A former infantryman, Adolf Hitler had little use for the German navy, which he considered inept and politically suspect. Still, through the skillful maneuverings of a young, up-and-coming naval officer named Karl Dönitz, Hitler eventually endorsed a costly program of shipbuilding. As a result, Dönitz was able to field a vast fleet of U-boats when Germany went to war against France and England in 1939. Although his enemies were initially better equipped, Dönitz was the craftier fighter, launching daring raids on shipping convoys and Allied harbors, and for a time, controlling the chief Atlantic sealanes.
In this monumental history, Clay Blair analyzes the German U-boat campaigns from 1939 to 1942 (a companion volume continues his narrative to 1945), which, he writes, fall into three phases: one against England alone, another against the newly arrived American navy, and a furious third against the combined Allied forces. Blair argues, against other historians, that the "U-boat peril" has been overestimated. He holds that the American submarine campaign against Japan in the Pacific was far more effective, and observes that 99 percent of Allied merchant ships on transatlantic convoys reached their destinations. Even so, the U-boats introduced a powerful element of terror into an already horrific war, diverting Allied effort into antisubmarine campaigns and delaying the transport of much-needed materiel.
Blair's outstanding work adds much to the naval history of World War II. Packed with detail, it is sure to become a standard work on the Battle of the Atlantic. --Gregory McNamee
--This text refers to an out of print or unavailable edition of this title.
From Publishers Weekly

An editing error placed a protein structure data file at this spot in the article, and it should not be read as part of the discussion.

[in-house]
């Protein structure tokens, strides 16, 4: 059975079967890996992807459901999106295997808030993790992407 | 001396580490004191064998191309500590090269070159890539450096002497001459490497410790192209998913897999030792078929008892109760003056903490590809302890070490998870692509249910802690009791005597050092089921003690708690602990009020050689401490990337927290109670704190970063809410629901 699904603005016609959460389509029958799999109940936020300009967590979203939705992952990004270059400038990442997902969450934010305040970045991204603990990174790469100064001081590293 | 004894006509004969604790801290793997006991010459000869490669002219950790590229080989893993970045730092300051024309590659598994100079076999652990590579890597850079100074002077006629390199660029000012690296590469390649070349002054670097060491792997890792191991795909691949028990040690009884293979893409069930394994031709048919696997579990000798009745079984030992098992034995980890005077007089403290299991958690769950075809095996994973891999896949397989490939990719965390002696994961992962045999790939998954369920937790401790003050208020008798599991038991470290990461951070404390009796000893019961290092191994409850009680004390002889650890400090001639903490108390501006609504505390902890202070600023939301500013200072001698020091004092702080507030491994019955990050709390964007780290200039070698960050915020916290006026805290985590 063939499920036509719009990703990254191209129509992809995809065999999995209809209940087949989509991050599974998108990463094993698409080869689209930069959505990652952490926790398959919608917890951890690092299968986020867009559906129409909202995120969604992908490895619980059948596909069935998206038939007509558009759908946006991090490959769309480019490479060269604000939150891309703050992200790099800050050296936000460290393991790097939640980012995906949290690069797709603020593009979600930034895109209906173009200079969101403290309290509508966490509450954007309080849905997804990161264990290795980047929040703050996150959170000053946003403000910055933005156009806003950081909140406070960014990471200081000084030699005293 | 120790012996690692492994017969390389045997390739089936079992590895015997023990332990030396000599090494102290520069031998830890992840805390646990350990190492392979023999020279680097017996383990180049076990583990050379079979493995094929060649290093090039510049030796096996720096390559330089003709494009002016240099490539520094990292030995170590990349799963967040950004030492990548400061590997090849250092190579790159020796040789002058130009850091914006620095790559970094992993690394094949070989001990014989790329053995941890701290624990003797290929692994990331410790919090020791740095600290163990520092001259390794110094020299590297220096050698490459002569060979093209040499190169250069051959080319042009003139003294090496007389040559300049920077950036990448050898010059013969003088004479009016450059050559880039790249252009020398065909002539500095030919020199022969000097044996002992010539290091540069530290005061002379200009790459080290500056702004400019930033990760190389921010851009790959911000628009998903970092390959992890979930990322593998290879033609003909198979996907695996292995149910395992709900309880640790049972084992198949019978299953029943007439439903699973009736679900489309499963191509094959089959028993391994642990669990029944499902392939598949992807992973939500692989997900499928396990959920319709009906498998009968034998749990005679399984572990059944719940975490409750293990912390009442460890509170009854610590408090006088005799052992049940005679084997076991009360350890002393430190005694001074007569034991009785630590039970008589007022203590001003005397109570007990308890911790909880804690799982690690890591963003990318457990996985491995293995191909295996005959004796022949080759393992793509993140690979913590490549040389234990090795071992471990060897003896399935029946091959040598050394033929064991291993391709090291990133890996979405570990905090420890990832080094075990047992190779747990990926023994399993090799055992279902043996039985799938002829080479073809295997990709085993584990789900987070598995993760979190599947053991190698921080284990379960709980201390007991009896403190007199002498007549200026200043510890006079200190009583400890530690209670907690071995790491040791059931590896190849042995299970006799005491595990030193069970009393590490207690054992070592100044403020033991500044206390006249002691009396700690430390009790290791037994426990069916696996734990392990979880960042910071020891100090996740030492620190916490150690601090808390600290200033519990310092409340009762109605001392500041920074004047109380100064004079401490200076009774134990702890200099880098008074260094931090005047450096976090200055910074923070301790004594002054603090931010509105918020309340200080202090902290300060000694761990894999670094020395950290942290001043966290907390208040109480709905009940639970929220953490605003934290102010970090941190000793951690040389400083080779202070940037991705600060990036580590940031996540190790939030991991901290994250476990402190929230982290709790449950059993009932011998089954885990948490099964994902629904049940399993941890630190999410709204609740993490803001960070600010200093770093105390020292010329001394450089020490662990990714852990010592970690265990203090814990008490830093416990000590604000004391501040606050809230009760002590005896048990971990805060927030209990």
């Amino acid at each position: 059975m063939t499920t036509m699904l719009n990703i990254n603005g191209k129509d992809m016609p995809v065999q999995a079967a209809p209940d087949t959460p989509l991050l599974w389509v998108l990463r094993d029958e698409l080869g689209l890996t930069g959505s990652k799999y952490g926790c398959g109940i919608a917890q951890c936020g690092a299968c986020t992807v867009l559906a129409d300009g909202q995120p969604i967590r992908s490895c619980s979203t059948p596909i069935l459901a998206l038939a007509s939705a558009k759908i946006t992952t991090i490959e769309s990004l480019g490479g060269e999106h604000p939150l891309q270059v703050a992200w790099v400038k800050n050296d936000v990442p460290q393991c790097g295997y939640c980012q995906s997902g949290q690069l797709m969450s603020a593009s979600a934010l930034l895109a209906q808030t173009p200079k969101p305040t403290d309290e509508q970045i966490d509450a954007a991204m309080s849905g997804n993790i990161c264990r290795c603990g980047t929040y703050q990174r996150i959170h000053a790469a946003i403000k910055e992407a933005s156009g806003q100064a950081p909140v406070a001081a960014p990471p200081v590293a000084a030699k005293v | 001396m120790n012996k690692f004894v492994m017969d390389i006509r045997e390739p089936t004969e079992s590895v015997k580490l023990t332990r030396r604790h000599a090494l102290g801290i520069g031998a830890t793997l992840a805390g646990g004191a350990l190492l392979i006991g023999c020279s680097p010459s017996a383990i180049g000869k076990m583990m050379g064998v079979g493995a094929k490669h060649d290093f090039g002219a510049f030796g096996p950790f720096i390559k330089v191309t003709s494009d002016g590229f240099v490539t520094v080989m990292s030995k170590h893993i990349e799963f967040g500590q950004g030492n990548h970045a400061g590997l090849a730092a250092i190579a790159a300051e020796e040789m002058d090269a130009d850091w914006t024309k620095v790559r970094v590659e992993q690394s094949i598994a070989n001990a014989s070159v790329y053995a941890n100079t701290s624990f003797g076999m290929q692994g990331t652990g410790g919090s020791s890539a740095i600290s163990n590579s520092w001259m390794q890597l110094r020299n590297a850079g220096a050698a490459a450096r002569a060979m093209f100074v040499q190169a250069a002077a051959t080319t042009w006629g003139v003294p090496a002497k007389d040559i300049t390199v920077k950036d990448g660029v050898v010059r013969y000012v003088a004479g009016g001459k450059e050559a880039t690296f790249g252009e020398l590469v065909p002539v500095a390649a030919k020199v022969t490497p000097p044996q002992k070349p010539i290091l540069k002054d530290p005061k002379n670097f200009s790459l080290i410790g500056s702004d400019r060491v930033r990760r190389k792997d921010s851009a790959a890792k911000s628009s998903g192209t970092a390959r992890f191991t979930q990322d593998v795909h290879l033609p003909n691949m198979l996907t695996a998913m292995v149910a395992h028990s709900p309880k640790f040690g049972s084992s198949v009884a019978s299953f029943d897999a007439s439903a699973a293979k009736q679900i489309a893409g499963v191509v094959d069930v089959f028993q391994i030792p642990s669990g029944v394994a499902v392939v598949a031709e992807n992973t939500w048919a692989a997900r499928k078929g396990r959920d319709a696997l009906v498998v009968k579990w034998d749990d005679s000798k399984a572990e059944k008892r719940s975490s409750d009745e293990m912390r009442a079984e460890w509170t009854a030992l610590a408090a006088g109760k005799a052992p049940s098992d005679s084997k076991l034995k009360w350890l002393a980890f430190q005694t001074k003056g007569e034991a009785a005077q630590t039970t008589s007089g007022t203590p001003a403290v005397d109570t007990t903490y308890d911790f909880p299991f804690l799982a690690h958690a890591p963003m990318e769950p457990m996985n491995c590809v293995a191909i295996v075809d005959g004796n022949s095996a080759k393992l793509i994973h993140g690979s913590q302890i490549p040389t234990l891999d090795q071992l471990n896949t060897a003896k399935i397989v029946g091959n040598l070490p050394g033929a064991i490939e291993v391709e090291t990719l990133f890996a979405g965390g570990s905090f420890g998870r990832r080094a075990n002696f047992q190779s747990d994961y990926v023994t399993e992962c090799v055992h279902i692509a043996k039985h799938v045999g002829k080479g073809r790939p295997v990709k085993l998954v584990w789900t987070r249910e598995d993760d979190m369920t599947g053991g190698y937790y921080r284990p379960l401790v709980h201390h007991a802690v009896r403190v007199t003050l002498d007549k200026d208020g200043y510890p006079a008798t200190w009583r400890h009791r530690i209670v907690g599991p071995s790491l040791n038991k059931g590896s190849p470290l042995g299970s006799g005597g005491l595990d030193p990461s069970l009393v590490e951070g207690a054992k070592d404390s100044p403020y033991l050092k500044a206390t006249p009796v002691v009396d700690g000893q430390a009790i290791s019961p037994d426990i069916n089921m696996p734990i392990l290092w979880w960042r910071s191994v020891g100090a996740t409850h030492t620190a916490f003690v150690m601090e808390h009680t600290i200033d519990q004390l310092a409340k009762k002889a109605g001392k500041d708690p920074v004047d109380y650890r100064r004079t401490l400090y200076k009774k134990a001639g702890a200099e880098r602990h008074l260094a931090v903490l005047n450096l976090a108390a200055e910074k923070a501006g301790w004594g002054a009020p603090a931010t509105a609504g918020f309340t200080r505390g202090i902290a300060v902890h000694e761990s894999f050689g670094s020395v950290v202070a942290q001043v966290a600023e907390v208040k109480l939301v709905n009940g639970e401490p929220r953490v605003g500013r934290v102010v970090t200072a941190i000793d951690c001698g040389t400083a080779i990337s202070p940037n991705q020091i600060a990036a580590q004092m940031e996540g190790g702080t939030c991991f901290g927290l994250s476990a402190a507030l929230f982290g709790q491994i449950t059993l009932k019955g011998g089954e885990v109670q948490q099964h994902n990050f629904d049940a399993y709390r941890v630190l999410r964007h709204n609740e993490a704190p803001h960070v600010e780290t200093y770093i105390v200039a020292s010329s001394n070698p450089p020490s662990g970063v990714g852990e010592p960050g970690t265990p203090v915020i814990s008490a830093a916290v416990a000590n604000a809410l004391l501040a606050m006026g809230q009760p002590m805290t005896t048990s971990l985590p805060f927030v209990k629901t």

Everything about this book is big: its page count, its thesis?and its shortcomings. Blair is a respected authority on submarine warfare whose Silent Victory, a history of the U.S. submarine service, remains a widely cited work. He is also a master of operational narrative, a writer who can put readers in a destroyer's bridge or a U-boat's conning tower as convincingly as many novelists. Here, in the first of two projected volumes, Blair employs a comprehensive mix of German, British and U.S. sources to argue that the German U-boats have been mythologized, their successes overstated and their threat to the Allied war effort exaggerated. While U-boats delayed and diminished the arrival of supplies to Europe, 99% of all ships in transatlantic convoys reached their destinations. For Blair, that is a sizable margin of acceptable loss. He even stands foursquare behind Admiral Ernest King's reluctance to organize merchant convoys after Pearl Harbor. German U-boats operating off the Atlantic Coast and in the Caribbean accounted for about a quarter of all tonnage sunk during the war, but even these losses could be replaced. Blair compares by implication German failures in the U-boat war to the U.S. submarine campaign in the Pacific, which succeeded in strangling Japan by mid-1945. But to assert, as he does, that the U-boats never had a chance seems to fly in the face of an overwhelming body of evidence that cannot be dismissed as retrospective mythmaking. Even before the climactic convoy battles of 1943, the Allied navies were morally and materially stretched to near breaking point. Though richly informed and a pleasure to read, this volume ultimately provokes without convincing. Photos and maps not seen by PW. History Book Club selection.
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